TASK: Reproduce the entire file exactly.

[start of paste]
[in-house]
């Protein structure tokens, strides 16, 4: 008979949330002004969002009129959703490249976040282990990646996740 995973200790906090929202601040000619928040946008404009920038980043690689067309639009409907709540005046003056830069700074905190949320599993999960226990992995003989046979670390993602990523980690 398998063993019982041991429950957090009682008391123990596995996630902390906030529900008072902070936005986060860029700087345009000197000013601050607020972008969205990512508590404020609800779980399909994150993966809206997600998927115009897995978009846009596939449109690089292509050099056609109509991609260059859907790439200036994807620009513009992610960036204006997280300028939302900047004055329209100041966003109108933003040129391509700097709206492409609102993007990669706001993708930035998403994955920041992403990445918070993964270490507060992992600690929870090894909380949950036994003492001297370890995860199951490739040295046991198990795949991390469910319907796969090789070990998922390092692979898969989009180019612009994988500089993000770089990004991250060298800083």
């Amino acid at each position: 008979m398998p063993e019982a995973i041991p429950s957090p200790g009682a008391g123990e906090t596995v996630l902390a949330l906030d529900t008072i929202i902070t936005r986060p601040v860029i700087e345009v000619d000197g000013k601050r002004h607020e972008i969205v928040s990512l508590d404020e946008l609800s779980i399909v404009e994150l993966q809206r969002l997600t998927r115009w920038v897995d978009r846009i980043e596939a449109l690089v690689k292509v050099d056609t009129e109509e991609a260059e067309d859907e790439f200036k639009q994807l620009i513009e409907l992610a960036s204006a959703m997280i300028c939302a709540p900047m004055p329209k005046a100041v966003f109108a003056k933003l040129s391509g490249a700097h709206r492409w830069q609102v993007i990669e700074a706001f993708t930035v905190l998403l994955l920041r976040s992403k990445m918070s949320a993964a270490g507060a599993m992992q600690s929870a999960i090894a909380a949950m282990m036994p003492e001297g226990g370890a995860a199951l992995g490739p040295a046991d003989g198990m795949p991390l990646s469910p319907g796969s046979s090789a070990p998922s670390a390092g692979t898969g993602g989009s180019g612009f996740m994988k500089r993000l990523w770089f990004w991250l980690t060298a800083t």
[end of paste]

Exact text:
[in-house]
């Protein structure tokens, strides 16, 4: 008979949330002004969002009129959703490249976040282990990646996740 995973200790906090929202601040000619928040946008404009920038980043690689067309639009409907709540005046003056830069700074905190949320599993999960226990992995003989046979670390993602990523980690 398998063993019982041991429950957090009682008391123990596995996630902390906030529900008072902070936005986060860029700087345009000197000013601050607020972008969205990512508590404020609800779980399909994150993966809206997600998927115009897995978009846009596939449109690089292509050099056609109509991609260059859907790439200036994807620009513009992610960036204006997280300028939302900047004055329209100041966003109108933003040129391509700097709206492409609102993007990669706001993708930035998403994955920041992403990445918070993964270490507060992992600690929870090894909380949950036994003492001297370890995860199951490739040295046991198990795949991390469910319907796969090789070990998922390092692979898969989009180019612009994988500089993000770089990004991250060298800083």
């Amino acid at each position: 008979m398998p063993e019982a995973i041991p429950s957090p200790g009682a008391g123990e906090t596995v996630l902390a949330l906030d529900t008072i929202i902070t936005r986060p601040v860029i700087e345009v000619d000197g000013k601050r002004h607020e972008i969205v928040s990512l508590d404020e946008l609800s779980i399909v404009e994150l993966q809206r969002l997600t998927r115009w920038v897995d978009r846009i980043e596939a449109l690089v690689k292509v050099d056609t009129e109509e991609a260059e067309d859907e790439f200036k639009q994807l620009i513009e409907l992610a960036s204006a959703m997280i300028c939302a709540p900047m004055p329209k005046a100041v966003f109108a003056k933003l040129s391509g490249a700097h709206r492409w830069q609102v993007i990669e700074a706001f993708t930035v905190l998403l994955l920041r976040s992403k990445m918070s949320a993964a270490g507060a599993m992992q600690s929870a999960i090894a909380a949950m282990m036994p003492e001297g226990g370890a995860a199951l992995g490739p040295a046991d003989g198990m795949p991390l990646s469910p319907g796969s046979s090789a070990p998922s670390a390092g692979t898969g993602g989009s180019g612009f996740m994988k500089r993000l990523w770089f990004w991250l980690t060298a800083t």